Chemotherapy-induced Peripheral Neuropathy Guidelines 

Updated: Nov 04, 2020
  • Author: Alexandre Chan, PharmD, MPH, FCCP, BCPS (AQ-ID), BCOP; more...
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Issuing Organizations

The following organizations have released guidelines for the management of chemotherapy-induced peripheral neuropathy (CIPN) in oncology patients:

  • American Society of Clinical Oncology (ASCO)

  • Oncology Nursing Society (ONS)

The ASCO guidelines were first published in 2014 and were updated in 2020. [1, 2] The ONS reaffirmed its 2007 guidelines in 2014. [3]

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ASCO Recommendations

Prevention

Due to lack of high-quality, consistent evidence, the ASCO guidelines do not recommend any agents for prevention of CIPN. The guidelines strongly recommend that clinicians should not offer, and should discourage use of, acetyl-l-carnitine for the prevention of CIPN in patients with cancer. The guidelines also include a moderate recommendation against offering the following agents for the prevention of CIPN [2] :

  • All-trans retinoic acid
  • Amifostine
  • Amitriptyline
  • Calcium magnesium
  • Calmangafodipir
  • Cannabinoids
  • Carbamazepine
  • l-carnosine
  • Diethyldithiocarbamate (DDTC)
  • Gabapentin/pregabalin
  • Glutamate
  • Glutathione (GSH) for patients receiving paclitaxel/carboplatin chemotherapy
  • Goshajinkigan (GJG)
  • Metformin
  • Minocycline
  • N-acetylcysteine
  • Nimodipine
  • Omega-3 fatty acids
  • Org 2766
  • Oxcarbazepine
  • Recombinant human leukemia inhibitory factor
  • Venlafaxine
  • Vitamin B
  • Vitamin E

ASCO advises that outside the context of a clinical trial, no recommendations can be made on the use of the following for the prevention of CIPN:

  • Acupuncture
  • Cryotherapy
  • Compression therapy
  • Exercise therapy
  • Ganglioside-monosialic acid (GM-1)

Treatment

The ASCO guidelines recommend duloxetine to treat painful CIPN. The guidelines advise that outside the context of a clinical trial, no recommendations can be made on the use of the following for the treatment of CIPN:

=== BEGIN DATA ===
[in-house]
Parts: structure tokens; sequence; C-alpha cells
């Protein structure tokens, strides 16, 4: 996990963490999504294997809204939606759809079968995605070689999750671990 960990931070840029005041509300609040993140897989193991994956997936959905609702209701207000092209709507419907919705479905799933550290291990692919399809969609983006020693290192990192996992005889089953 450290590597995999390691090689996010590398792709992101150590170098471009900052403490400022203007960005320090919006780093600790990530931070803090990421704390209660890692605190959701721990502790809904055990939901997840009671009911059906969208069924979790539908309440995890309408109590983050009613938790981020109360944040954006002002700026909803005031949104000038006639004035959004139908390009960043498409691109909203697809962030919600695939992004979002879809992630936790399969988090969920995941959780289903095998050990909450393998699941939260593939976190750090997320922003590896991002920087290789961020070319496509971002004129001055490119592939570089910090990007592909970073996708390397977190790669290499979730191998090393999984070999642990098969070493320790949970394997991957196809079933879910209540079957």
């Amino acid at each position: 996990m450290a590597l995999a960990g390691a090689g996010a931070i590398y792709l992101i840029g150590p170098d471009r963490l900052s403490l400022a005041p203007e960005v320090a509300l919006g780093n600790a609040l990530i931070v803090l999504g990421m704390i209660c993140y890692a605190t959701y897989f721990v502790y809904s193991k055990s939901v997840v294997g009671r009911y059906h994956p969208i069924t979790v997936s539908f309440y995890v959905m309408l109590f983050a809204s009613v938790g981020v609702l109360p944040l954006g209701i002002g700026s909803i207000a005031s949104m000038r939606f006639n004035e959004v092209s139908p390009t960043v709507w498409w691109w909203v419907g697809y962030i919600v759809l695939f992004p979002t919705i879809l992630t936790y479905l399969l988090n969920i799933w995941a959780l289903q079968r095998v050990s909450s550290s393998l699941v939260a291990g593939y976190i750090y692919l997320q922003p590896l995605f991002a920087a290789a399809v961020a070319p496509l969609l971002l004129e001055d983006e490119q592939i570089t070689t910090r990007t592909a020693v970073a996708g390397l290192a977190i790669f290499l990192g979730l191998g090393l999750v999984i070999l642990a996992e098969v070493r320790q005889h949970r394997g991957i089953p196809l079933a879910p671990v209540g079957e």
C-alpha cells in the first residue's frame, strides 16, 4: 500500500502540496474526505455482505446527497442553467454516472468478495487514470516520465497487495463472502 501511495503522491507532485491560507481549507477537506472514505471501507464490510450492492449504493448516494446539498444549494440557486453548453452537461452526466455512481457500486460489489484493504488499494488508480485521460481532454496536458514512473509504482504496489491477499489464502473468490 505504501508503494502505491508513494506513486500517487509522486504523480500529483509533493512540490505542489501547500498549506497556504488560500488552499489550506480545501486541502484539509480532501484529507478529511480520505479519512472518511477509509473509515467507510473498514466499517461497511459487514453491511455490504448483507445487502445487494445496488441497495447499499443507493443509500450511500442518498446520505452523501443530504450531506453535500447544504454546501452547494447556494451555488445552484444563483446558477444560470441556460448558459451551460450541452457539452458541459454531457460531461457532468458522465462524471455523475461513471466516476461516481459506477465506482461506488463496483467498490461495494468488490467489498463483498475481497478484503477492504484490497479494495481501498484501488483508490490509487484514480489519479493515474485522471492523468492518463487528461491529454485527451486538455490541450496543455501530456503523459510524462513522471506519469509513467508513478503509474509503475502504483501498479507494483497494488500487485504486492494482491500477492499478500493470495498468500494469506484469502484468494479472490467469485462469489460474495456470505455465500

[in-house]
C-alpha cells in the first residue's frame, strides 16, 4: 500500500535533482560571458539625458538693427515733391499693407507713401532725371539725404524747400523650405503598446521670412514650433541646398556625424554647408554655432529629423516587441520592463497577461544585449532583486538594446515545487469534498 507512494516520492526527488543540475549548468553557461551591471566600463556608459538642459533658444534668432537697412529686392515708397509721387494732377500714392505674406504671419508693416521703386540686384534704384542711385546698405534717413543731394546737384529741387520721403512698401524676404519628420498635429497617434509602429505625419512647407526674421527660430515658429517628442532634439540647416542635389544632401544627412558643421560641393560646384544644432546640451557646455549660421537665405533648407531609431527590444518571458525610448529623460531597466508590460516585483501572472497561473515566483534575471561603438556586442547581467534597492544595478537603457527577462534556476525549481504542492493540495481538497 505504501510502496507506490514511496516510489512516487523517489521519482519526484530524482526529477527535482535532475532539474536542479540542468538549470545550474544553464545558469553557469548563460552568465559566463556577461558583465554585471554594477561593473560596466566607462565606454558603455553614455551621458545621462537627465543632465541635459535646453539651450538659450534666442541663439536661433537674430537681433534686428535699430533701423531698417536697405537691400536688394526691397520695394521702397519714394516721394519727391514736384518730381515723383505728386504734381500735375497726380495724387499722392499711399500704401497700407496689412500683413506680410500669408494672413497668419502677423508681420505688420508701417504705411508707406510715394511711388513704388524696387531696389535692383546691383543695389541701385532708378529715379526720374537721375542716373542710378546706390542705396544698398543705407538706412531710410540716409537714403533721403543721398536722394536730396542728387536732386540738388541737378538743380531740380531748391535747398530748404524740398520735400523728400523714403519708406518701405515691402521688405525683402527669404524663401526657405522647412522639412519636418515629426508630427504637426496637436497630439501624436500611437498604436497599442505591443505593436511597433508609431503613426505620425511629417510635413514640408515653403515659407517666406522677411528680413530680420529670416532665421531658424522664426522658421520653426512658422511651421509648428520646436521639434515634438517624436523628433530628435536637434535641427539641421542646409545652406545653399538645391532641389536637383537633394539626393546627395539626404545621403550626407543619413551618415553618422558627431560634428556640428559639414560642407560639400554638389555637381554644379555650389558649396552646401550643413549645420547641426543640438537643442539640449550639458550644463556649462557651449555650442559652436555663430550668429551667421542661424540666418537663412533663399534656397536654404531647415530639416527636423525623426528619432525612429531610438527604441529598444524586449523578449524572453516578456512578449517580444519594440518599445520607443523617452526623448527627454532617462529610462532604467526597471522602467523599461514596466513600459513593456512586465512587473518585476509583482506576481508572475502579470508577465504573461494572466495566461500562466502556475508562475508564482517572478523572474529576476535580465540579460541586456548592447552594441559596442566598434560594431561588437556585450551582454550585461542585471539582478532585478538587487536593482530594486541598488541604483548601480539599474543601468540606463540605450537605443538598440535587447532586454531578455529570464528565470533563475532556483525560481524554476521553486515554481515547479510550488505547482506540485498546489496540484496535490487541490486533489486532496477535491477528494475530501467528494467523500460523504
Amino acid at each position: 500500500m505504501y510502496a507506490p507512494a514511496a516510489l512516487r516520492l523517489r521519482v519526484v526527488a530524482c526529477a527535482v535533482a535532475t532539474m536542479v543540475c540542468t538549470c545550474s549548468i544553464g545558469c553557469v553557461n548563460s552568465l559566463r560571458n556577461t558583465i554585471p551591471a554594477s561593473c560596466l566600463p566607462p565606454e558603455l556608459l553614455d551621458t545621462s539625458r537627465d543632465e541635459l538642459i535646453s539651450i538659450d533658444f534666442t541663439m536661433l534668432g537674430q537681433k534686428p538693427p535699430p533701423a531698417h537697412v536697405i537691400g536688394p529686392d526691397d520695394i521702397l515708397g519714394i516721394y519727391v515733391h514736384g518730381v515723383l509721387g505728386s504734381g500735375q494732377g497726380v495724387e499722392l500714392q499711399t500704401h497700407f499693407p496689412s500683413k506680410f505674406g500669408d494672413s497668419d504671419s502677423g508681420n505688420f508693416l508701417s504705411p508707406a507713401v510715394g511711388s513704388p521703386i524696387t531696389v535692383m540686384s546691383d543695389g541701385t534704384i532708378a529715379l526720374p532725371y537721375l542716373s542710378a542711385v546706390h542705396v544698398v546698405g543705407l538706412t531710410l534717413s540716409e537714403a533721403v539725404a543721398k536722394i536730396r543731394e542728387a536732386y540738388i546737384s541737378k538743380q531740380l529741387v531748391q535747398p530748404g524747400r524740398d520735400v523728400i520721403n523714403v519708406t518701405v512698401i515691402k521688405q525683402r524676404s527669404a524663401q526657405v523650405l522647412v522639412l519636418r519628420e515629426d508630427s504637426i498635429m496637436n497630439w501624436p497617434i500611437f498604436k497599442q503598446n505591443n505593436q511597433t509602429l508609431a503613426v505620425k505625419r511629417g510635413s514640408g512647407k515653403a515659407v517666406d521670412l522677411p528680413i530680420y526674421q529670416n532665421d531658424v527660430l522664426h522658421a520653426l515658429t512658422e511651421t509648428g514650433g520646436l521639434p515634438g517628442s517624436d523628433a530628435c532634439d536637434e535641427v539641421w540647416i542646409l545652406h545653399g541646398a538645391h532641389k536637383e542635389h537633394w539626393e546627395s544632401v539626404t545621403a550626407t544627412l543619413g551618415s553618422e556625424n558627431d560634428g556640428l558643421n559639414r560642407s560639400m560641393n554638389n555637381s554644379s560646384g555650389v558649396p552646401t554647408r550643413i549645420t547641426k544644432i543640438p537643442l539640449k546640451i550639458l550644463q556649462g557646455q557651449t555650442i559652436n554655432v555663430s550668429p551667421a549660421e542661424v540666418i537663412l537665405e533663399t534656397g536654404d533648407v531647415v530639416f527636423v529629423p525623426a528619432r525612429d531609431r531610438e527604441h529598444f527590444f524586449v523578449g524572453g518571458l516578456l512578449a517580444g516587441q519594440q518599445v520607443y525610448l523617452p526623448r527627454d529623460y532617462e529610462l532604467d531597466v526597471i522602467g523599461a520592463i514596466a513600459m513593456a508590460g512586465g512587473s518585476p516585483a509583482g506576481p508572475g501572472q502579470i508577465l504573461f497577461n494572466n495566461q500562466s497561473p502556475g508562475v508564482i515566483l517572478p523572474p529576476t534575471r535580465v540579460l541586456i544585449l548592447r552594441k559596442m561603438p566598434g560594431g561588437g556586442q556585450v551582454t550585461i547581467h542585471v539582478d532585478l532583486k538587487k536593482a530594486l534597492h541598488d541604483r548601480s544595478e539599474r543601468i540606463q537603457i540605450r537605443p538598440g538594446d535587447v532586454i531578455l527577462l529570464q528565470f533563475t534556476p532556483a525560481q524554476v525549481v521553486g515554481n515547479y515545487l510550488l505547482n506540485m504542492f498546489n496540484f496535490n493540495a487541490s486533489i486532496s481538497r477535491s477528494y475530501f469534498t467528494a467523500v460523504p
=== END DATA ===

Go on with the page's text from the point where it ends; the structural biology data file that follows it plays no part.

• Exercise therapy
  • Acupuncture
  • Scrambler therapy
  • Gabapentin/pregabalin
  • Topical gel treatment containing baclofen, amitriptyline HCL, plus/minus ketamine
  • Tricyclic antidepressants
  • Oral cannabinoids

ASCO notes that although preliminary evidence suggests that exercise, acupuncture, and scrambler therapy offer potential benefit, larger sample-sized definitive studies are needed to confirm efficacy and clarify risks.

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ONS Recommendations

The ONS guidelines include the following recommendations for treatment of chemotherapy-induced peripheral neuropathy [3] :

  • Duloxetine is likely to be effective
  • Lamotrigine is unlikely to be effective
  • Carnitine/L-carnitine and human leukemia inhibitory factor are not recommended

In addition, the ONS guidelines note that the effectiveness of the following treatments could not be determined:

  • Acupuncture
  • Alpha lipoic acid
  • Amifostine
  • Amitriptyline
  • Bee venom
  • Calcium and magnesium infusion
  • Calcium channel blockers
  • Cannabis/cannabinoids
  • Carbamazepine
  • Cutaneous stimulation
  • Gabapentin and opioid combination
  • Gabapentin monotherapy
  • Glutamine
  • Glutathione
  • Goshajinkigan
  • KRN5500
  • Nortriptyline
  • Omega-3 fatty acids (eicosapentaenoic acid and others)
  • Palmitoylethanolamide
  • Pregabalin
  • Topical ketamine formulations
  • Venlafaxine
  • Vitamin E
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Summary

Peripheral neuropathy is a common adverse effect of chemotherapy, caused by agents such as paclitaxel, docetaxel, vinorelbine, and vinblastine, among others. Multiple studies and meta-analyses have failed to identify any drug that can prevent chemotherapy-related neuropathy. Duloxetine is the only drug that has demonstrated efficacy for the treatment of chemotherapy-related peripheral neuropathy.

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